I wonder how Philippe Couillard, the relatively new prime minister of my adopted home province of Quebec, feels about gender roles.
Let me elaborate.
Mr Couillard, prior to taking up his post, promised that a maximum of 60% of his ministries would be run by men. After his Liberal Party of Quebec won a majority in the elections this spring, men were given 18 of 26 ministries. That is 70%, not 60%. Women are relegated to 30% of ministerial positions.
It is not just the number of ministries that matter, but also their very nature. Health, finance, economics, work, those ministries that get the sunlight in the media, are led by men.
Not that there is anything wrong with it, as Jerry Seinfeld would point out.
As long as men and women can empathize with each other and share their plights and challenges.
Because then government policies and regulations can consider the perspectives of women and men, which makes it easier to not perpetuate structures that consistently make life harder for either of them.
Can individuals so empathize with one another? Casual empiricism and life experience tells me that, unfortunately no, this is not the case. Proportional representation in government then becomes key. If traditionally disadvantaged groups are not represented in government, they are overlooked during deliberations and decision-making. Structures that have contributed to their disadvantage will be kept alive or even resuscitated, as a recent example suggests.
Mr Couillard has taken it upon himself to threaten the sacred cow of daycare funding in Quebec. For years, Quebeckers have paid $7 dollars per child per day. Mr Couillard wants this state of affair changed to “reflect the revenue structure in Quebec“. His government will make the price of daycare vary with family income; for families with a net income between $75,000 and $100,000, the price is expected to range from $8 to $12, for families with a net income between $150,000 and $200,000 the price will be between $15 and $20.
What are the implications of such a policy for women and men in Quebec?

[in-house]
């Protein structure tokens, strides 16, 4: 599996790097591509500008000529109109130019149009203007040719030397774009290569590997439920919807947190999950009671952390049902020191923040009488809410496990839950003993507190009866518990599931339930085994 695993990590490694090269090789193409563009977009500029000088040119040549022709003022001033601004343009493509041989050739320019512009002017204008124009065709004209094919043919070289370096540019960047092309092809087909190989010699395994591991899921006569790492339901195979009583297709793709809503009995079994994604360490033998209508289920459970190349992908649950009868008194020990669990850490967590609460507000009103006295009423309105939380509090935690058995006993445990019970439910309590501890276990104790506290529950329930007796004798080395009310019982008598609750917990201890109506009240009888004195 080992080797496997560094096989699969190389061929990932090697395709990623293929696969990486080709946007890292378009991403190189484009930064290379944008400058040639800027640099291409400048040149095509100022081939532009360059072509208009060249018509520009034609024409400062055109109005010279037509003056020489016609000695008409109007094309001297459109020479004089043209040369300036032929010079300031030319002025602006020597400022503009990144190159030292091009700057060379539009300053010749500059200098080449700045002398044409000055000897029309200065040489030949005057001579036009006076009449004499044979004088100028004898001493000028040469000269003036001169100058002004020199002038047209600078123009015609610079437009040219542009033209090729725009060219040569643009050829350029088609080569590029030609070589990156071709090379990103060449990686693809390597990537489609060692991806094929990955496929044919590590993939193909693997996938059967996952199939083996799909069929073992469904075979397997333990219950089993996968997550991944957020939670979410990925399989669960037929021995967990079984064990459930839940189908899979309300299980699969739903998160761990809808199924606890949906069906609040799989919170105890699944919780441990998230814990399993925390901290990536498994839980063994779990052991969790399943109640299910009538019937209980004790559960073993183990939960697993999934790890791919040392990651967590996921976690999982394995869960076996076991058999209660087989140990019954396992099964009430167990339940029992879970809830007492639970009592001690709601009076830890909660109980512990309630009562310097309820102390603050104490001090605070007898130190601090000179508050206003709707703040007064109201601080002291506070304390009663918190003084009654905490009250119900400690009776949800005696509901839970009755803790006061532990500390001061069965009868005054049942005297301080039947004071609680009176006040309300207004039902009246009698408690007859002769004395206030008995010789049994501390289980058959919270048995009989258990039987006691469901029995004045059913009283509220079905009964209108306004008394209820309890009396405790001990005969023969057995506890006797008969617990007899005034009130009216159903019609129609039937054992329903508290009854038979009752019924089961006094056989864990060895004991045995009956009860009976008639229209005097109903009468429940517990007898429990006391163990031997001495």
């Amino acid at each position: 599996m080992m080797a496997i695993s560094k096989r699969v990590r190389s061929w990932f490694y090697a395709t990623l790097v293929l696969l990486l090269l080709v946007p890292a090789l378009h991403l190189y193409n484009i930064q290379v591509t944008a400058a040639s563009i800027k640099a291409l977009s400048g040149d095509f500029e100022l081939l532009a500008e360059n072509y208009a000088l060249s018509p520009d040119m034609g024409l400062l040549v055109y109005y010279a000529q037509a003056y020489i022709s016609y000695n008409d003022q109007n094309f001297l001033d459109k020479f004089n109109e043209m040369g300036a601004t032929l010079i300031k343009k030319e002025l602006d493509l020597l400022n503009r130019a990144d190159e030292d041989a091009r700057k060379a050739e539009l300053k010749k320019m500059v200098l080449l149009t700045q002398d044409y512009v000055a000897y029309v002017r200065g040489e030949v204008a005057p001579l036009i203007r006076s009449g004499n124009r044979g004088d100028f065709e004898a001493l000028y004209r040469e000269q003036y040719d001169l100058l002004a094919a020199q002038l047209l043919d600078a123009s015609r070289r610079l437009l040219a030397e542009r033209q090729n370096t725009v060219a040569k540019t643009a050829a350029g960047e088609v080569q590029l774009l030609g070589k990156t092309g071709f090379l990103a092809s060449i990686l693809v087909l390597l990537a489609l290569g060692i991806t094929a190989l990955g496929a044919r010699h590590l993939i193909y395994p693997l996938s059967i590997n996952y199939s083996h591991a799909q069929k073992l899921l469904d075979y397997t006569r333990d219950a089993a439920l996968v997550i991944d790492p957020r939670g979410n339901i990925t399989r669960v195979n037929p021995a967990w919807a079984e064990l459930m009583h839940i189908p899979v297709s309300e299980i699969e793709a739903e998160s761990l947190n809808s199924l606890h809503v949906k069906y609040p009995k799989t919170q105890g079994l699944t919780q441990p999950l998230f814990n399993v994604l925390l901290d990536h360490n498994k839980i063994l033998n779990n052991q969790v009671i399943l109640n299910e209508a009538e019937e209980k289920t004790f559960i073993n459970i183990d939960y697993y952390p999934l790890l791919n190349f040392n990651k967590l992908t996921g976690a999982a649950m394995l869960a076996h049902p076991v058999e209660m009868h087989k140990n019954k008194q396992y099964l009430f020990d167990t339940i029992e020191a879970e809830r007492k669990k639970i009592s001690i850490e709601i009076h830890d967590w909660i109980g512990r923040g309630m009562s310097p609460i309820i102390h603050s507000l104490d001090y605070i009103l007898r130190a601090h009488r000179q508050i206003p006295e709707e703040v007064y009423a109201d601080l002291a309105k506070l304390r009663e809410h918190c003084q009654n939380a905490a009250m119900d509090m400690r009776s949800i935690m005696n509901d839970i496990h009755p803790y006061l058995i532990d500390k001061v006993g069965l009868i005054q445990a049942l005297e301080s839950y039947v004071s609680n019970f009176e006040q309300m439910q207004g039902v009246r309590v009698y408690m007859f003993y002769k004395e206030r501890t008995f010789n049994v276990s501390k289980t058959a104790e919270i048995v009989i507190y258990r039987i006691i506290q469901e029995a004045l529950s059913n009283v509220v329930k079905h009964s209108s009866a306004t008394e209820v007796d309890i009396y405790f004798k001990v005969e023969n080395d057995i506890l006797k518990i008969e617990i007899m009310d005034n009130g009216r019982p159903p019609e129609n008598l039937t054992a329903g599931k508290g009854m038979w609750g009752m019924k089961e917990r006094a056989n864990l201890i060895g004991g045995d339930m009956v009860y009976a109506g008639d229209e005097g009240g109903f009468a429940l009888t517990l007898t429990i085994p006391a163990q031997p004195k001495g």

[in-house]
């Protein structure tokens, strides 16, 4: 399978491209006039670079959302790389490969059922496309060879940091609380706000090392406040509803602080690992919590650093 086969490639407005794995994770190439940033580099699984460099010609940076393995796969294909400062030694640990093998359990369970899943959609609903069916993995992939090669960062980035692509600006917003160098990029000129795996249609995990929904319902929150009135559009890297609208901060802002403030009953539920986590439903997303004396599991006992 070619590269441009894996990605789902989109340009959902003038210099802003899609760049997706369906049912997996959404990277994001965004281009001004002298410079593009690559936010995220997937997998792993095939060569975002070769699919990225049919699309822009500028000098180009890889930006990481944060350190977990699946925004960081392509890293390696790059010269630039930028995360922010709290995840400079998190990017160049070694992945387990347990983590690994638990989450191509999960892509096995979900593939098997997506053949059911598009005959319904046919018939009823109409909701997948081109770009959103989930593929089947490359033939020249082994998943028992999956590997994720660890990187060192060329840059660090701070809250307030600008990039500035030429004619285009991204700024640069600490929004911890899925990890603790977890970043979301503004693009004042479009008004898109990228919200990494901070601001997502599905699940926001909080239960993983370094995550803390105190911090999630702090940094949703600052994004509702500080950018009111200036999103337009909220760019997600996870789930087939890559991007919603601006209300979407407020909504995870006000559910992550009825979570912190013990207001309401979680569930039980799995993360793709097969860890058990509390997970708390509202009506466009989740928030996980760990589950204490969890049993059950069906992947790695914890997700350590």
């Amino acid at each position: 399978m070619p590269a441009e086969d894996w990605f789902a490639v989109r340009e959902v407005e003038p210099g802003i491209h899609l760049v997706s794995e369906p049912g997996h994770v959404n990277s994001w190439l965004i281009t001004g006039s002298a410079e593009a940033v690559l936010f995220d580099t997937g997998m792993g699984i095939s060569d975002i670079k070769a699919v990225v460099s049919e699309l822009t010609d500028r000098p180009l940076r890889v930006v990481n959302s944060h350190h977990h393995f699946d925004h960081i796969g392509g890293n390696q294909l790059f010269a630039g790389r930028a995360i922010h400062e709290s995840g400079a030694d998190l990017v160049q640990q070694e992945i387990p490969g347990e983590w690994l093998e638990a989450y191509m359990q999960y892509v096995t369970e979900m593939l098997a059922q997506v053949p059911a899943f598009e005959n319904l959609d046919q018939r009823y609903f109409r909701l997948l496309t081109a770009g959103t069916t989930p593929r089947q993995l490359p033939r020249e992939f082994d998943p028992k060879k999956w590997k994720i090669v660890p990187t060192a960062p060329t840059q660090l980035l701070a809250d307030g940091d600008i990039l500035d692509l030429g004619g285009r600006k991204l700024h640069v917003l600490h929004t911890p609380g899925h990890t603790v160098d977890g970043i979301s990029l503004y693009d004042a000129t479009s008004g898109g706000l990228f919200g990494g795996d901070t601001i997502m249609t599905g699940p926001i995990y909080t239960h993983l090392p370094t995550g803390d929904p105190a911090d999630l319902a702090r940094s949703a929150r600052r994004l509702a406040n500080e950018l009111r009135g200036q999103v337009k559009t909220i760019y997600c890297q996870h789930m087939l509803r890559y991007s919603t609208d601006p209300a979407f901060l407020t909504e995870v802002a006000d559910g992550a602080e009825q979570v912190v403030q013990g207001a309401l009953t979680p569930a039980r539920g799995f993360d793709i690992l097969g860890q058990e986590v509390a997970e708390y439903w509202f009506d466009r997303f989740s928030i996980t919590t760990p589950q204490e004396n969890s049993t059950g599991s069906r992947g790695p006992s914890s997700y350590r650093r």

The dials of time may well be turned back to olden days when women were at the hearth and men at the office.
Why? Consider this.
Family incomes include those of both parents. Generally, a woman will make less money than a man, for the same work. Many women do not have the same work as men, but are active in fields that pay lower salaries even for the rare men who work there. In other words, family incomes generally are driven more by the male than the female salary.
With daycare more expensive, it becomes less attractive for both parents to work and more interesting for one of them to stay at home to take care of the offspring. That one person to stay home will often be the one who earns the lower income – which, in most cases, is the woman.
The proposed fee changes may be insufficient to immediately set off such a turn of events. But who is to say that the government will stop here and now? Come next year, Quebeckers may face another round of daycare fee increases. They will start their way down (or rather up) the slippery slope of fee hikes.
The unfortunate consequence of this is that gender roles from days past will be re-awakened, and re-inscribed into the social fabric of daily life. Children growing up in a household where the woman is at the hearth and the man at the office will perceive such gender roles as a ‘natural’ state of affairs and internalize them. Women will have a hard time negotiating their salaries up to the levels paid to men, since their boss will be able to argue that they are going to be taking ‘time off’ for child care. For the same reason, women will also have a hard time getting the kind of work they want to have: the mommy track will wait for them. Men will find it challenging to be actively involved in child rearing since it is expected of them to dedicate their time to being the breadwinner.
And so the wheels turn. Do you want them to go backwards, Mr Couillard?
It would be so easy to prevent this. If daycare fees are to be raised, make them dependent on the lowest individual income in a family, instead of the total combined income. Families whose lowest earner makes less money get more support from the government and pay lower day care fees; this prevents women, who are the lowest earners in the typical family, from being penalized.
Photo adapted from freeparking.